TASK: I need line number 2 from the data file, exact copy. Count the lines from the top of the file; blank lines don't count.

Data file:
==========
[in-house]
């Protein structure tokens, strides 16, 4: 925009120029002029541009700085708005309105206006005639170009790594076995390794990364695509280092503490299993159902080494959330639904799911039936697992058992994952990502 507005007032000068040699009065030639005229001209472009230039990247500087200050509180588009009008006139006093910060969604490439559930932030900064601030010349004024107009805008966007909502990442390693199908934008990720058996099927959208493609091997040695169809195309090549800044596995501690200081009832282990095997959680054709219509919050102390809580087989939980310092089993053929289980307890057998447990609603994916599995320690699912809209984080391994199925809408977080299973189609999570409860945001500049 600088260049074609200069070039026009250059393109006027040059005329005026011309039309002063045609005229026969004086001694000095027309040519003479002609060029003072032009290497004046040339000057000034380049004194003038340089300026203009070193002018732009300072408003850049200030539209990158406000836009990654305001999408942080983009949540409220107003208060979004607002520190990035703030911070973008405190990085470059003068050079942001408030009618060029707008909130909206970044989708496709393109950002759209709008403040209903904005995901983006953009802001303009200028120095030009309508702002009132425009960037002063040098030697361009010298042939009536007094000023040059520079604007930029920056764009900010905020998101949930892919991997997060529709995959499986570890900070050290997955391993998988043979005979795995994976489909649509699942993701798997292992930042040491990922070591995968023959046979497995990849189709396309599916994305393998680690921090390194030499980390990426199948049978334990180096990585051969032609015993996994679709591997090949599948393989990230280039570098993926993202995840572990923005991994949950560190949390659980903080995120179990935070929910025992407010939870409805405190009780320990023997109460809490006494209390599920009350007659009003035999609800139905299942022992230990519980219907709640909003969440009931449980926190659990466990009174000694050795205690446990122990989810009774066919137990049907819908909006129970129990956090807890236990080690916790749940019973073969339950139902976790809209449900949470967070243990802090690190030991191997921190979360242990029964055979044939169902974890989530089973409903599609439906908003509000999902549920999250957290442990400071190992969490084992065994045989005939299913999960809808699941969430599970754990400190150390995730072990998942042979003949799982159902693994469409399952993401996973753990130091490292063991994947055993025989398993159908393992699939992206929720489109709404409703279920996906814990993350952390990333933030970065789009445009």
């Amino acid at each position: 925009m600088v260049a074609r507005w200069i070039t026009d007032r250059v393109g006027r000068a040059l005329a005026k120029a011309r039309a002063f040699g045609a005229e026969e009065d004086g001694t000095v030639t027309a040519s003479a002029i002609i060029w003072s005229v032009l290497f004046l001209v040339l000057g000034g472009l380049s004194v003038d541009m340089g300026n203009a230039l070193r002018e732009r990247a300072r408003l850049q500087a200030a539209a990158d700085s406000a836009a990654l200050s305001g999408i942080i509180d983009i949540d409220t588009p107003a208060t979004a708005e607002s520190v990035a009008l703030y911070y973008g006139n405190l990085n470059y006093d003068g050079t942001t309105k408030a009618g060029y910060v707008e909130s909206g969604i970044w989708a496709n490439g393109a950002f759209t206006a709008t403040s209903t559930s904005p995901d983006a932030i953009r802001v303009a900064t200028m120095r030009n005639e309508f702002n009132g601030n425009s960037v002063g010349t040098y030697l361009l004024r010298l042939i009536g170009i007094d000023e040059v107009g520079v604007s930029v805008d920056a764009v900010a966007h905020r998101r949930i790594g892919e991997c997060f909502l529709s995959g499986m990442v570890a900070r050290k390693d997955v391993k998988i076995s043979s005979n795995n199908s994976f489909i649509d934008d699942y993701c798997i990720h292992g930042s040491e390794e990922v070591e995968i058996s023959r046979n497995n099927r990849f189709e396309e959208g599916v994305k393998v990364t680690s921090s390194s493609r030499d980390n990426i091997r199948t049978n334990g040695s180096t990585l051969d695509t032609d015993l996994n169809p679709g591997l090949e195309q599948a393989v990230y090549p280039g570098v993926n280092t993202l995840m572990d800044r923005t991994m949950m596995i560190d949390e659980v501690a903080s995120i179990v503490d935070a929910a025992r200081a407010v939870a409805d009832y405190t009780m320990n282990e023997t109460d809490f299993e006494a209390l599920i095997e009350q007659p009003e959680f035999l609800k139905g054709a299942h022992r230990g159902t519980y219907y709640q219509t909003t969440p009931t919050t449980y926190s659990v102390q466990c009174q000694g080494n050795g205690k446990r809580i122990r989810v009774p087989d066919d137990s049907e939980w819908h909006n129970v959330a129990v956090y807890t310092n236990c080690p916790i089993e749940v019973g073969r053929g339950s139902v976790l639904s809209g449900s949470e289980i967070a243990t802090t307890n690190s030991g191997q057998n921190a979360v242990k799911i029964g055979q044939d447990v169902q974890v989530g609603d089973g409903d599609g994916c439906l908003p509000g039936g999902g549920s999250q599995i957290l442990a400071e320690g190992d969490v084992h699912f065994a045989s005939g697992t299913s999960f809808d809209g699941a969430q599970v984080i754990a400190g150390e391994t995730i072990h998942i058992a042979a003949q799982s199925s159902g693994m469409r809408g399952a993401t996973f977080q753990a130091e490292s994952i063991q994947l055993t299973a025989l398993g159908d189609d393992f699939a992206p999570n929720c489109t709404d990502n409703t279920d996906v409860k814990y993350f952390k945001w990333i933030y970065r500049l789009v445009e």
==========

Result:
């Protein structure tokens, strides 16, 4: 925009120029002029541009700085708005309105206006005639170009790594076995390794990364695509280092503490299993159902080494959330639904799911039936697992058992994952990502 507005007032000068040699009065030639005229001209472009230039990247500087200050509180588009009008006139006093910060969604490439559930932030900064601030010349004024107009805008966007909502990442390693199908934008990720058996099927959208493609091997040695169809195309090549800044596995501690200081009832282990095997959680054709219509919050102390809580087989939980310092089993053929289980307890057998447990609603994916599995320690699912809209984080391994199925809408977080299973189609999570409860945001500049 600088260049074609200069070039026009250059393109006027040059005329005026011309039309002063045609005229026969004086001694000095027309040519003479002609060029003072032009290497004046040339000057000034380049004194003038340089300026203009070193002018732009300072408003850049200030539209990158406000836009990654305001999408942080983009949540409220107003208060979004607002520190990035703030911070973008405190990085470059003068050079942001408030009618060029707008909130909206970044989708496709393109950002759209709008403040209903904005995901983006953009802001303009200028120095030009309508702002009132425009960037002063040098030697361009010298042939009536007094000023040059520079604007930029920056764009900010905020998101949930892919991997997060529709995959499986570890900070050290997955391993998988043979005979795995994976489909649509699942993701798997292992930042040491990922070591995968023959046979497995990849189709396309599916994305393998680690921090390194030499980390990426199948049978334990180096990585051969032609015993996994679709591997090949599948393989990230280039570098993926993202995840572990923005991994949950560190949390659980903080995120179990935070929910025992407010939870409805405190009780320990023997109460809490006494209390599920009350007659009003035999609800139905299942022992230990519980219907709640909003969440009931449980926190659990466990009174000694050795205690446990122990989810009774066919137990049907819908909006129970129990956090807890236990080690916790749940019973073969339950139902976790809209449900949470967070243990802090690190030991191997921190979360242990029964055979044939169902974890989530089973409903599609439906908003509000999902549920999250957290442990400071190992969490084992065994045989005939299913999960809808699941969430599970754990400190150390995730072990998942042979003949799982159902693994469409399952993401996973753990130091490292063991994947055993025989398993159908393992699939992206929720489109709404409703279920996906814990993350952390990333933030970065789009445009």